Dolphin Birthright

mammals or whatever
mammals or whatever

by chelsea schuyler

the various stages of whoa
the various stages of whoa

I was once asked, “How do dolphins deal with umbilical cords?” and I was not unlike Keanu Reeves in staring blanking and thinking, “Whoa.”  How does that work?

To answer this question, we have to go back to class. The Mammalian class that is, of King Phillip fame. (Kingdom Phylum Class Order Family Genus Species , or King Phillip Came Over For Good Spaghetti (or Soup. But who would choose soup over spaghetti? No king certainly). So what is a mammal?

Emeril Lagasse, mammal treasurer
Emeril Lagasse, BAM treasurer

Join the club, Be A Mammal! (BAM!)

Welcome to BAM.  If you do not observe the following, you are in the wrong class, please see the principle(s of biological classification).

Three tenants of the official Be a Mammal Club:
1) have hair or fur
2) give birth to live, air-breathing young
3) nurse young with milk

Umbilical cords suddenly seem like the least of a dolphin’s problems.  Lets see:
1) Hair.  FAIL
2) Air-breathing.  Habitat = opposite of air.  FAIL
3) Nurse with milk.  No boobs, no lips.  FAIL

Yet they remain mammals. How DO they do it?

note vestigial pelvis, so cool
note vestigial pelvis, so cool

Turns out underwater mammals went through a lot to hold their place in the ever important mammal phone tree. To be clear, I’m talking about the hard core underwater mammals, the cetaceans.  The whales, dolphins, and porpoises who hopped onto land, thought “..oh, heelll no” and jumped right back into the sea. I will not be discussing those on-again, off-again, land/water indecisives like walrus, seals, or sea lions, belonging to suborder Pinnipedia (fin-footed creatures / named after the even less reliable, Sea Wikipedia [cetacean needed]).  Anyway…

Hair – So, here the cetaceans slide by on a technicality.  They are actually hairy when they’re born. Not like Yeti hairy, but baby’s bottom, invisible butt fuzz hairy that ends up falling off by adulthood. In fact, the dolphin sheds its outer layer of skin every two hours in tiny, dandruffy, not part-of-a-balanced-breakfast flakes.

this photo does not reflect the views of BAM or its affiliates, who would like to extend their support to Yeti’s if they should so choose to exist

Why? Well, according to The Telegraph, we think it helps them to be fast.  “Scientists have long known that dolphins evolved streamlined bodies to reduce the pressure and friction from water as they swim at between 15 and 20 knots… [the] constant shedding of skin flakes disturb[s] the tiny vortices – or whirlpool currents – that occur in the flow of water around a swimming dolphin and slow it down.”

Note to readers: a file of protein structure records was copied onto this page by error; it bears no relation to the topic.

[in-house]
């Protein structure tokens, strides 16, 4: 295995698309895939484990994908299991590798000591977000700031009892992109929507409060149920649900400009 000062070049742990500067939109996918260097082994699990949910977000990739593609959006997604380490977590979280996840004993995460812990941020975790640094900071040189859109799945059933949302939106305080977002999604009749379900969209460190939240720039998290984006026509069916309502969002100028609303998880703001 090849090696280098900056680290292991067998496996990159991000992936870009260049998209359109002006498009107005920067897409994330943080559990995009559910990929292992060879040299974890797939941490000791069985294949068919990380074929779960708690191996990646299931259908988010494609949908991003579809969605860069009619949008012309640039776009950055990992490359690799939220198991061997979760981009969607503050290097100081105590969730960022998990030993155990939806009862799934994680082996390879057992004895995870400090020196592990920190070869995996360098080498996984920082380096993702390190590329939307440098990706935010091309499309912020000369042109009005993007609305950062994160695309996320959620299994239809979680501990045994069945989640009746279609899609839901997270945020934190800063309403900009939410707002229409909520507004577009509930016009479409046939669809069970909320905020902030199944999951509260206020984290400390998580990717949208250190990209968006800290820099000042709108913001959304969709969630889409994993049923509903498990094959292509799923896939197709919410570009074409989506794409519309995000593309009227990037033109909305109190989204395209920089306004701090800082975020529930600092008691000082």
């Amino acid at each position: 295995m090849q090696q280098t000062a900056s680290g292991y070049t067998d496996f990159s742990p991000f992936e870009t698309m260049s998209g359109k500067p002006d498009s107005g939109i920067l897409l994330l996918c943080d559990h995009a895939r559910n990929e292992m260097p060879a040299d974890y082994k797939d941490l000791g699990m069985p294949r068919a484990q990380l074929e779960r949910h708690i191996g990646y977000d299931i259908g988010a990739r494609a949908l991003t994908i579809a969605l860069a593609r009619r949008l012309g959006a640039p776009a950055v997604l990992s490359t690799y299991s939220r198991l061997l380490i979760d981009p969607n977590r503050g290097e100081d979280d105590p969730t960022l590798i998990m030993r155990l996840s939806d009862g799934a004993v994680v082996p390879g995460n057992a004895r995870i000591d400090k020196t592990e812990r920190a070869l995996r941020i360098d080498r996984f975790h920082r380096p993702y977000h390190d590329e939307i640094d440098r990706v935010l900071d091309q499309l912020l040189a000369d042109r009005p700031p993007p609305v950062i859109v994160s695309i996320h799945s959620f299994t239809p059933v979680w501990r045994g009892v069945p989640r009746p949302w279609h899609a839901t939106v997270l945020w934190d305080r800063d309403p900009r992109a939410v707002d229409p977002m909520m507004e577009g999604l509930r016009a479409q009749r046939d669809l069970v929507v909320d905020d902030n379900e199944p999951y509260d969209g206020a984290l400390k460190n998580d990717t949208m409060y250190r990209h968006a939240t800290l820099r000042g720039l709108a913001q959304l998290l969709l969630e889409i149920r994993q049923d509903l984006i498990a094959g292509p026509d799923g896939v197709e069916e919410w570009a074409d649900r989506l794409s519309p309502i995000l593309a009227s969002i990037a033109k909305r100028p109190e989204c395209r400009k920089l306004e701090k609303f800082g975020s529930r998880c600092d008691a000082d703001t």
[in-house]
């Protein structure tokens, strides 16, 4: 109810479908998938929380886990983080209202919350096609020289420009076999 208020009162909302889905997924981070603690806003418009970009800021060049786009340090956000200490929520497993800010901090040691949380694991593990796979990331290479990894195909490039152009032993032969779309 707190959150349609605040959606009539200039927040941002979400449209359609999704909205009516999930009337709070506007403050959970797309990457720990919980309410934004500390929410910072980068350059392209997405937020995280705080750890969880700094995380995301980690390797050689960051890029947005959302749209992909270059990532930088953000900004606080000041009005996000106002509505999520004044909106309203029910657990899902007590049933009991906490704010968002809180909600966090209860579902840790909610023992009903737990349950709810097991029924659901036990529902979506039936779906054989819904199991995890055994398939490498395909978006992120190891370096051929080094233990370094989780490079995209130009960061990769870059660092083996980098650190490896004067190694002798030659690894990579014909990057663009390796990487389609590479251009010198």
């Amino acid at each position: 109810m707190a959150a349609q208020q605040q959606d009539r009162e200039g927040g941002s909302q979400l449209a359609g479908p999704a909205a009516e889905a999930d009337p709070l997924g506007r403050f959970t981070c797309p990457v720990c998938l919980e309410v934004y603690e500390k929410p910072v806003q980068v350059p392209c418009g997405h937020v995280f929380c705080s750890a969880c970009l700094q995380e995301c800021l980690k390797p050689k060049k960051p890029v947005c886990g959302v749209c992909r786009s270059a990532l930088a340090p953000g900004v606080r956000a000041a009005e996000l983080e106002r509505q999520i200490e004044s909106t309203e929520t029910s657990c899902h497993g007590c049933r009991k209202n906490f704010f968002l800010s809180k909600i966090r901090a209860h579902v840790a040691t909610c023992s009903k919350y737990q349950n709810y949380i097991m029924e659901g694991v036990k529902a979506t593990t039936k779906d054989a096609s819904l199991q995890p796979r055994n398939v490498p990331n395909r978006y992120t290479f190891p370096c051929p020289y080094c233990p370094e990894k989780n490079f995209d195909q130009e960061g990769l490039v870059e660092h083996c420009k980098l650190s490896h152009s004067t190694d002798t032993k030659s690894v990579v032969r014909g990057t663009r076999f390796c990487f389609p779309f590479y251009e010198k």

First of all, no one knows what a “knot” is so don’t tell me scientists have long been aware. Secondly, shampoos are sittin’ on a gold mine (I’m looking at you Head n Shoulders), so buy stock.  The REAL reason the Dow is having record highs…

dude it IS a nose!
dude, it IS a nose!

2) Air.  Living underwater means you gotta optimize where your holes are.  Noses? USELESS.  Unless…you creepily migrate it somewhere… Answer: Blowholes = noses.  It’s the ultimate nose job.  Both minds and noses of Los Angeles = blown.

mammary slits
mammary slits

3) Nursing with milk. Two problems here – boobs and lips. (that’s what he said?)  Again with the sneaky, dolphin moms actually do have boobs, well, nipples anyway, hidden in two little slits on their belly.

tongue roll. And for my next trick, i will kill you
tongue roll. And for my next trick, i will kill you

To make up for the lack of lips, the calf sticks its snout inside and makes a straw by curling its tongue and setting it against the roof of its mouth.  Muscles around the mammary slit tighten around the calf’s mouth as well, and so milk is saved from spraying out everywhere and diluting in the ocean to beyond even a homeopath’s standard, denying poor baby Ecco his essential nutrients and mammalian status.


Ecco calls for his homeopathic milk
Ecco calls for his homeopathic milk

So, back to the question of the umbilical cord.  A human’s umbilical cord is long and thin, and we usually tie it off sterile like.  If we didn’t, nothing bad would happen, it’s just sort of gross.  The placenta and umbilical cord remain attached to the baby until they fall off naturally, which can take days or longer. This is something hippies do, called having a “lotus child” or “lotus birth.”

euphemism alert

Scientists say “this is disgusting and their opinion is wrong.”

Even if you do tie it off, you still have to wait a few weeks for the stub to dry up and fall off.  You aren’t even supposed to bathe your child in a bathtub until this happens.  Sponge baths only.  Hellooooo nurse. It’s good be infantile.

look who's not talking
look who’s not a hippie

Dolphins have found a way around mandatory hippiedom even without hands or the word “Stat.” A dolphin’s umbilical cord is short and dense, and has a natural weakest link, so when the calf is born, it immediately breaks off.  If it doesn’t, the “auntie” (male or female dolphin that is the only dolphin the mother will let near her, acting as a sort of midwife) just does a quick nosing or love bite and that will do the trick.

Hours later the placenta is evacuated from the mother and ignored because dolphins know better than to keep a useless bloody flesh sack around for a few days because it’s “magical.” tech ecco

Hippies, you know I love you and follow many of your tenants, but I got to tie off the line somewhere.



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